Biotechnology

Vaping giant Juul is cutting staff in corporate restructuring as scrutiny intensifies

Key Points
  • Juul Labs will cut some of its 3,900 employees, slow hiring and review its current job postings.
  • The e-cigarette startup has come under fire for marketing practices critics say target kids.
  • Tobacco giant Altria invested $12.8 billion into Juul for a 35% stake in the company in 2018.
James Monsees, co-founder and chief product officer at JUUL Labs Inc., appears before the House Economic and Consumer Policy Subcommittee which is examining JUUL's role in the youth nicotine epidemic, on July 25, 2019 in Washington, DC.
Mark Wilson | Getty Images News | Getty Images

Vaping giant Juul Labs plans to restructure and cut back its staff as state, federal and international health regulators pull its fruit flavored pods off store shelves as U.S. amid a public health crisis, CNBC has confirmed.

The company is eliminating some of its 3,900 employees, slowing hiring and reviewing its current job postings, according to a person familiar with the matter, who declined to be identified because the decision hasn't been made public.

U.S. prosecutors in California have reportedly opened a criminal probe into the maker of the popular e-cigarette. Juul's been criticized by federal health officials and lawmakers for fueling a teen vaping "epidemic." Its advertising practices have, in particular, been scrutinized for using young models and bright colors health officials say appealed to kids.

At a congressional hearing earlier Tuesday, a top U.S. health official told lawmakers that one of the ingredients Juul uses in its nicotine pods is particularly harmful to teenagers.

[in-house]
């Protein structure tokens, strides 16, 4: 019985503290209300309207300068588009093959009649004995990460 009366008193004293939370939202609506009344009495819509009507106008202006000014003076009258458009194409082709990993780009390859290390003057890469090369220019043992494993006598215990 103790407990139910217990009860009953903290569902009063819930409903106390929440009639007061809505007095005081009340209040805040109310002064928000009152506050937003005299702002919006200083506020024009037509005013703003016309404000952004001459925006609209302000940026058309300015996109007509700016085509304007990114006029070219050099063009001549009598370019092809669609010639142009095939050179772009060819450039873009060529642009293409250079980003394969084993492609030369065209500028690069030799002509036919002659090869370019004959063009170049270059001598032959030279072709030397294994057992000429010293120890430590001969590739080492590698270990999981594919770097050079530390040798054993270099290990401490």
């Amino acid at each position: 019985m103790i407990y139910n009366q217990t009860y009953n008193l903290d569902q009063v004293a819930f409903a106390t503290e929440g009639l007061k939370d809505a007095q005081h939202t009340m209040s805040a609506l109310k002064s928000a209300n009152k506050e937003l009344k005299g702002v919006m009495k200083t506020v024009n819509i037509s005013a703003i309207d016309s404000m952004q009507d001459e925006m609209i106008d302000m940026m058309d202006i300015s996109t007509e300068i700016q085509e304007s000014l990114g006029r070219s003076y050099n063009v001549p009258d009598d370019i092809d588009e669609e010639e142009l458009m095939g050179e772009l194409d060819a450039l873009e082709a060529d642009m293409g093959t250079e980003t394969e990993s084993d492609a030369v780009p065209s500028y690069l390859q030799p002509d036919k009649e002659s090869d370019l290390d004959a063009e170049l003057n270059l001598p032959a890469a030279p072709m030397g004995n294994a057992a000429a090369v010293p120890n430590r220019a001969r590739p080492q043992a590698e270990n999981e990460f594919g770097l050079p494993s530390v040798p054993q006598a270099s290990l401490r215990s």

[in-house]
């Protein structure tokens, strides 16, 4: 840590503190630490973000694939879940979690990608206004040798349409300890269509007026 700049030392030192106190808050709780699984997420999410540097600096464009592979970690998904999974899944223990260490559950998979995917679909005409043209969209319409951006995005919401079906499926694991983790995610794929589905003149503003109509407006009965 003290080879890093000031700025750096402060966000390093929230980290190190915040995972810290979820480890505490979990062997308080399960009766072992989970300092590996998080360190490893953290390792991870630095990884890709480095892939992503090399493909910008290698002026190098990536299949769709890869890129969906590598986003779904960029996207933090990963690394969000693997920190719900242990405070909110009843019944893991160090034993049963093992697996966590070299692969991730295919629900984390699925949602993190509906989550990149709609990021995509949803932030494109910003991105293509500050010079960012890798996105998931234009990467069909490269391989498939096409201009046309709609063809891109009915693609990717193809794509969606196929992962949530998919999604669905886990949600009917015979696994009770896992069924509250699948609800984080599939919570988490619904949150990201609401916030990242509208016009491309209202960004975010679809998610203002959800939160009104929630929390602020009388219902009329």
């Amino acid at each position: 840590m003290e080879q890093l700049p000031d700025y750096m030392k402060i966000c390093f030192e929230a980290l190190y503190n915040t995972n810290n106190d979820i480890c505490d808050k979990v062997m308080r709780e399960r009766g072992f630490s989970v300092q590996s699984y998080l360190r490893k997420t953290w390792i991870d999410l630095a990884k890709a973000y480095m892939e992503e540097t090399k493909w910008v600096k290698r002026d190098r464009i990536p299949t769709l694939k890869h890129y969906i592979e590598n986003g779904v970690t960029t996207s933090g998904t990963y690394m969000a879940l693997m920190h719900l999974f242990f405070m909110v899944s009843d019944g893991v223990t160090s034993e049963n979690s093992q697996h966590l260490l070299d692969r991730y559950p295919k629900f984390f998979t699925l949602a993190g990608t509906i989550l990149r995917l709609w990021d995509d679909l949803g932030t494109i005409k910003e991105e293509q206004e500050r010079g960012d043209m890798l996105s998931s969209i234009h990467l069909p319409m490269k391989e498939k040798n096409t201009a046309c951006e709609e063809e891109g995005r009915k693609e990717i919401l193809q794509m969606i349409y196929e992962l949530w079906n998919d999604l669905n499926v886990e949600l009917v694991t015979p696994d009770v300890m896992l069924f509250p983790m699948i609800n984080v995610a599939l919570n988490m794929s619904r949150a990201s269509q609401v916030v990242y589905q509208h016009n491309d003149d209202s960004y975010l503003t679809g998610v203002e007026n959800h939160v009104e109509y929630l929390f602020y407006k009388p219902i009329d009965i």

"Juul products use nicotine salts, which can lead to much more available nicotine," Dr. Anne Schuchat, the principal deputy director of the Centers for Disease Control and Prevention, told the House Oversight and Reform Committee's panel on consumer products. She said doctors believe the salts allow nicotine to "cross the blood brain barrier and lead to potentially more effect on the developing brain in adolescents."

Schuchat also recommended that U.S. consumers avoid all vaping products as U.S. health officials struggle to identify the cause of a deadly vaping illness that's killed at least nine people and made hundreds more ill in recent months.

The Federal Drug Administration has opened a separate criminal probe into the outbreak.

The Wall Street Journal was first to report the staff reductions. Juul declined to comment on the news.

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Juul preparing for staff restructuring as it braces for slower sales